Walter Leslie Gibson was born in San Francisco on November 27, 1895. His mother, Telazine Cornell, attended San Francisco's public schools and worked as a servant. Most notably, she preserved her school notebooks, a number of photograph albums, articles of clothing, and furnishings, which she handed down to her son. The Gibsons moved to Oakland around 1900. Mr. Gibson attended public schools, worked as a newsboy, and became a licensed "ham" radio operator. He worked in the Bethlehem Shipyards and then was drafted during World War I, serving in the 812th Pioneer Infantry. Afterwards he took a postal examination and passed it. He worked for the post office thirty-eight years, rising through the ranks to the position of supervisor. He was an officer in the American Legion and active in Acacia Masonic Lodge #7. Mr. Gibson successfully preserved a number of nineteenth-century photographs and artifacts and was kind enough to permit me to copy them. At the time of the interview he lived with his wife in their East Oakland home. He died in early 1979. His wife, Mrs. Veola Gibson, who has also passed, was close to her mother-in-law, and was consequently more informative about the people in the photographs than her husband.

Edward J. "Buster" Johnson was born in Oakland in 1906. His father migrated west from Montgomery, Alabama, shortly before the turn of the century. His mother grew up in Shasta County, in northern California, the daughter of a woman who came west as a slave around 1848. He lived in Berkeley, sold newspapers, and acquired carpentry skills in a musical instrument shop while attending Berkeley High. Like his father, he railroaded for a period of time, traveling all over the United States. In the 1930s he was doorman and then maintenance man for a number of apartments owned by an affluent San Francisco family. After a stint in the military during World War II, he worked as a redcap at the Ferry Building. Eventually he became a building contractor and built a parking garage in downtown Oakland. At the time of the interview in 1973, Mr. Johnson lived in the Berkeley home his father purchased shortly before World War I.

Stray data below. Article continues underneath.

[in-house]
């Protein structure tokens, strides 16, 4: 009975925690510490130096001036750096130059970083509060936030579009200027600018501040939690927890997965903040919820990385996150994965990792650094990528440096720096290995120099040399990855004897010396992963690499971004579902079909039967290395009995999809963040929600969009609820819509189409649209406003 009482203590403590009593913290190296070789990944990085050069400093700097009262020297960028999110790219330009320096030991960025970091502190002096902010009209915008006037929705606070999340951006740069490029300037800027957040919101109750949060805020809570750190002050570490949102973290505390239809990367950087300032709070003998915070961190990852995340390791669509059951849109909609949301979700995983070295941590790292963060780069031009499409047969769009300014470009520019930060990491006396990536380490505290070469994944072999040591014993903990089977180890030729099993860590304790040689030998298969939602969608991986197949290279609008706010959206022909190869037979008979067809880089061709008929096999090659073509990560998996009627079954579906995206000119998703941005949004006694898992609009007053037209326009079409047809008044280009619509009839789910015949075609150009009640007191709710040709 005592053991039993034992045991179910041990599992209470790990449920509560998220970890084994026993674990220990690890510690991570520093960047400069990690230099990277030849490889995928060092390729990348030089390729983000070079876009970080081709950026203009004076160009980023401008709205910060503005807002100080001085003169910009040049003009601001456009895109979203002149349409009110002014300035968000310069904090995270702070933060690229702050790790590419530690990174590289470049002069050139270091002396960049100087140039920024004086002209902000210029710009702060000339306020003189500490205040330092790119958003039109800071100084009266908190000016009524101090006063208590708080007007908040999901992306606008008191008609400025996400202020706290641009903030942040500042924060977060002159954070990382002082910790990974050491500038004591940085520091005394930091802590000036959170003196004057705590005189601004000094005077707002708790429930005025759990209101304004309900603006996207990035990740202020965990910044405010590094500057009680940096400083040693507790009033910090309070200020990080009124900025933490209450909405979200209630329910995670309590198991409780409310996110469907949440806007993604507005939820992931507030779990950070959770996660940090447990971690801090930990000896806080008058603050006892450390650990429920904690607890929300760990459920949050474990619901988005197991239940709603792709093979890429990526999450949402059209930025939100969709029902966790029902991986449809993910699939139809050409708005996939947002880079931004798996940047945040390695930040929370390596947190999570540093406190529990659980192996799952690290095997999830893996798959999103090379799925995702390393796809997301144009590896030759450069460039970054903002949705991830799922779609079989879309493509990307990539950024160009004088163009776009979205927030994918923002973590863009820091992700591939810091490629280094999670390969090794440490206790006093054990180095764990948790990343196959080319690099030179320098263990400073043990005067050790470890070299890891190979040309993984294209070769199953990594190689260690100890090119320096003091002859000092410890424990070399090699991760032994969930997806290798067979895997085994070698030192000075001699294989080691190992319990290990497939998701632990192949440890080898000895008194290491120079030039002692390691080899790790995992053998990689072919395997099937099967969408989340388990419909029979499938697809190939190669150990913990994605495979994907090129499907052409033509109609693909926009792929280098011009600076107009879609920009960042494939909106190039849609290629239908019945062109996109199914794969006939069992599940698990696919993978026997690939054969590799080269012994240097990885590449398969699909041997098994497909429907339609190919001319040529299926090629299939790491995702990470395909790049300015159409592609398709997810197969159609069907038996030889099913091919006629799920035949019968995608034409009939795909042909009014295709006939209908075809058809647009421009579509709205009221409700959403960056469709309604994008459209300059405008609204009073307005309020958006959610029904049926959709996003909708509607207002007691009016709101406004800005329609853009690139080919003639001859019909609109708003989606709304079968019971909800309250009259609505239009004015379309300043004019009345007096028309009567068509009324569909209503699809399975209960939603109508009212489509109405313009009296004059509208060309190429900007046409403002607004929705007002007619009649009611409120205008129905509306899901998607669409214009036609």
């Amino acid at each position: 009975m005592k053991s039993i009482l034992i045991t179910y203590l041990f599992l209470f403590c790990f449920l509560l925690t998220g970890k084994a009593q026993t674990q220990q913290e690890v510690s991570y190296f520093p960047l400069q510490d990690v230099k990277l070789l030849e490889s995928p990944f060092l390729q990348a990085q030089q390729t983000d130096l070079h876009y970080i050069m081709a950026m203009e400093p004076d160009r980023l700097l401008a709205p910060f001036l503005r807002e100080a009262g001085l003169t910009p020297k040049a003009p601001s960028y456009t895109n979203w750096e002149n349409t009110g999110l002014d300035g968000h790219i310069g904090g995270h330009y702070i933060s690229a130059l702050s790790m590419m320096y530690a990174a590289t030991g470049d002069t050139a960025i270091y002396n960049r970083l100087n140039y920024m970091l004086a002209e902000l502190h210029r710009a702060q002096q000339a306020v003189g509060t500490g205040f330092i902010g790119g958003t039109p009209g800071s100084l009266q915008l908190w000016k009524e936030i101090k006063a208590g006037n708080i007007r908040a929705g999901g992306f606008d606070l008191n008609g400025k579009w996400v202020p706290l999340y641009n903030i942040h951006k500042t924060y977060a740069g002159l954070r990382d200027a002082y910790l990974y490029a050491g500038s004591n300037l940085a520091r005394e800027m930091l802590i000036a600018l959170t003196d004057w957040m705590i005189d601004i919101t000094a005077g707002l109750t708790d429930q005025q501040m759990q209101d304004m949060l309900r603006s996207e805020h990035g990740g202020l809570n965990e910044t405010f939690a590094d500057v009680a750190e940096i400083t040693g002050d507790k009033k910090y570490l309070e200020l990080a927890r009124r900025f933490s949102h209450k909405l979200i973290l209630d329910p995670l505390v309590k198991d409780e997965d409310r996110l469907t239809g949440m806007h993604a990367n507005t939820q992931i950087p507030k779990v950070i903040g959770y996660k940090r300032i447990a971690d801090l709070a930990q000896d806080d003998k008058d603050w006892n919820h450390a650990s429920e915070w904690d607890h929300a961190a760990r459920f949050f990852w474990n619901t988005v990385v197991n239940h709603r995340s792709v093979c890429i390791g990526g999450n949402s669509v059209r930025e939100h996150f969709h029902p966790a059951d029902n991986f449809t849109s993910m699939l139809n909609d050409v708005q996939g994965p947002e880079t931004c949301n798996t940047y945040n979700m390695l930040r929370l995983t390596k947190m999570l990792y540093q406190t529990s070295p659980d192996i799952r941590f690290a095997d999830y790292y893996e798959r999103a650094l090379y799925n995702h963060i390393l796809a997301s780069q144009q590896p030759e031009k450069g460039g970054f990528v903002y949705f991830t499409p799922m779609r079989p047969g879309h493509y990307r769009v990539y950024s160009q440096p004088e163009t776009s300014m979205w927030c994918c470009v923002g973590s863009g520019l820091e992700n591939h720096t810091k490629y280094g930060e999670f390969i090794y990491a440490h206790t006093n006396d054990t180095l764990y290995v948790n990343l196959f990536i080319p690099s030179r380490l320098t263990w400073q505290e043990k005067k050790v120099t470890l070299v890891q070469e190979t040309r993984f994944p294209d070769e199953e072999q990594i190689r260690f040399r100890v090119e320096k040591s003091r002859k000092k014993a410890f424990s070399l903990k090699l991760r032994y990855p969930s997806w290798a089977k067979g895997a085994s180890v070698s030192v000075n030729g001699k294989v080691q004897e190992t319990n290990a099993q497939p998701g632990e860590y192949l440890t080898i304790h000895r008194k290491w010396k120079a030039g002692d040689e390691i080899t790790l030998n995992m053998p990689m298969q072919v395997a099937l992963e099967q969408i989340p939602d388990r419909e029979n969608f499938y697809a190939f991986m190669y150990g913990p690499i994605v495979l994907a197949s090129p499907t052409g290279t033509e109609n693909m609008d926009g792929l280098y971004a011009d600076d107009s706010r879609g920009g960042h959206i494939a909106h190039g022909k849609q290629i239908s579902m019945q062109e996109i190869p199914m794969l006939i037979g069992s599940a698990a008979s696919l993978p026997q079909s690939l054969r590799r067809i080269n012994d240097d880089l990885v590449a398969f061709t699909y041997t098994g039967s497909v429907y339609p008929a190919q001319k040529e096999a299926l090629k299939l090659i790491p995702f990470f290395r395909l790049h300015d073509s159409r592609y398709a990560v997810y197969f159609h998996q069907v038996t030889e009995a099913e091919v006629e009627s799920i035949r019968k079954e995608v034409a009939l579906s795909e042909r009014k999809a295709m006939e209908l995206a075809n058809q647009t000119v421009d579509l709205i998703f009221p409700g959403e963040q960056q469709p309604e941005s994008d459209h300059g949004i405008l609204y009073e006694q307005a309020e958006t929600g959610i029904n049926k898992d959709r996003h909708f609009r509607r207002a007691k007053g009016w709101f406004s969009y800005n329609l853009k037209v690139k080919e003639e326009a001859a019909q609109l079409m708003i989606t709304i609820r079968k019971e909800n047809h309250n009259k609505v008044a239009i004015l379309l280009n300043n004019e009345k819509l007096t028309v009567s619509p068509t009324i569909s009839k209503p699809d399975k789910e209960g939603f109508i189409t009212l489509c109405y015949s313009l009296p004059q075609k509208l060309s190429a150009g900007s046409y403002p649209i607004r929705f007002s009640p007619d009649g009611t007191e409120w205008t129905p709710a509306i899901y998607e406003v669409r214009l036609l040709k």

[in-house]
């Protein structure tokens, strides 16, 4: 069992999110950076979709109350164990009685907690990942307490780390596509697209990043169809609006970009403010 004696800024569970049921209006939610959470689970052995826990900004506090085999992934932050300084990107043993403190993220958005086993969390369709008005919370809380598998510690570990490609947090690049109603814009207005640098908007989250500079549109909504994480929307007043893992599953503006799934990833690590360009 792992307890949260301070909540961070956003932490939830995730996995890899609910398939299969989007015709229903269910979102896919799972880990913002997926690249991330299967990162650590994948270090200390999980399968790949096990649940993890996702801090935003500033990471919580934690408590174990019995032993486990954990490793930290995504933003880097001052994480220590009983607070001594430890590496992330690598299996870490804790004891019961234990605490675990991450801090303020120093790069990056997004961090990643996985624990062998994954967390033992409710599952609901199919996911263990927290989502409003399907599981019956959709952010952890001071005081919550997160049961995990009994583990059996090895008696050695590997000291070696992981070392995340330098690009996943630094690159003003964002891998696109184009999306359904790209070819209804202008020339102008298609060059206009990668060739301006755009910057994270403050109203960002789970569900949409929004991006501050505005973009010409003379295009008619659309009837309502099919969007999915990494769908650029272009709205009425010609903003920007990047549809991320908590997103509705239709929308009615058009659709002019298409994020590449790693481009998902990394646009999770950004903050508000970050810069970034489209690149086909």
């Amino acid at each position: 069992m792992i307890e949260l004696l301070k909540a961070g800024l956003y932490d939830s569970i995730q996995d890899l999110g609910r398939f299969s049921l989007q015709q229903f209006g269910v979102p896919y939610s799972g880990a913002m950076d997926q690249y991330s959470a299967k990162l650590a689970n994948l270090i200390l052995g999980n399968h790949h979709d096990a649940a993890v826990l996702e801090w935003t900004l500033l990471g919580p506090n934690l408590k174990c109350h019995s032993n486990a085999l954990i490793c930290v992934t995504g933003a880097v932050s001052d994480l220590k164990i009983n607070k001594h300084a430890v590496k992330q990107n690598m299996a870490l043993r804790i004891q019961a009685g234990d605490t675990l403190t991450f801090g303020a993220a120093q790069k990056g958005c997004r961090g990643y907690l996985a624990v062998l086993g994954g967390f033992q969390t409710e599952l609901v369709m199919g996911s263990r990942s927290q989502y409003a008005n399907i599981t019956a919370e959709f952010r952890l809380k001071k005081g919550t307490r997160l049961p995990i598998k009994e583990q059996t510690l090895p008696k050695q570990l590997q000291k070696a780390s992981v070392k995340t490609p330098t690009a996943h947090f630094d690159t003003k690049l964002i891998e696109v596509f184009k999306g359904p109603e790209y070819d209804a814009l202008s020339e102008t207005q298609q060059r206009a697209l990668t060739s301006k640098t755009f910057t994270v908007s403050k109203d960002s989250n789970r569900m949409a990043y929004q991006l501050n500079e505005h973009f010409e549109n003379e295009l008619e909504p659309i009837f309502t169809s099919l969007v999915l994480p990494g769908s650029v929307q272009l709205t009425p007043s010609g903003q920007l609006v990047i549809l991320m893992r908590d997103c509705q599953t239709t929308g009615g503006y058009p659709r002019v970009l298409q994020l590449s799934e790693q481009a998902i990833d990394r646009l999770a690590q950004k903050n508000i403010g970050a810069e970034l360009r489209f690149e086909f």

Eugene Pascual Lasartemay was born in the Hawaiian Islands in 1903. Of Puerto Rican and Basque descent, he migrated to California in 1923. Unable to get a good job in San Francisco, he went to sea for fifteen years. Starting as a fireman, he progressed through several positions as wiper, water tender, and deck engineer until becoming a licensed second assistant, and then first assistant engineer. His Hawaiian birthplace enabled him to join San Francisco's Marine Engineers and Beneficial Association Local #96, which like most unions rarely admitted Blacks. While ashore, he made extra money singing with a group of shipmates who were also Hawaiian. He grew up speaking pidgin English and Spanish, and still


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maintains ties with Hawaiian Islanders. In 1965 he helped found the East Bay Negro Historical Society, where he and wife could be found at the time of the interview in 1976. Mr. Lasartemay is also an accomplished photographer, a skill he acquired during his travels at sea, and a founder of Las Arts Camera Club, now known as Acorn Camera Club.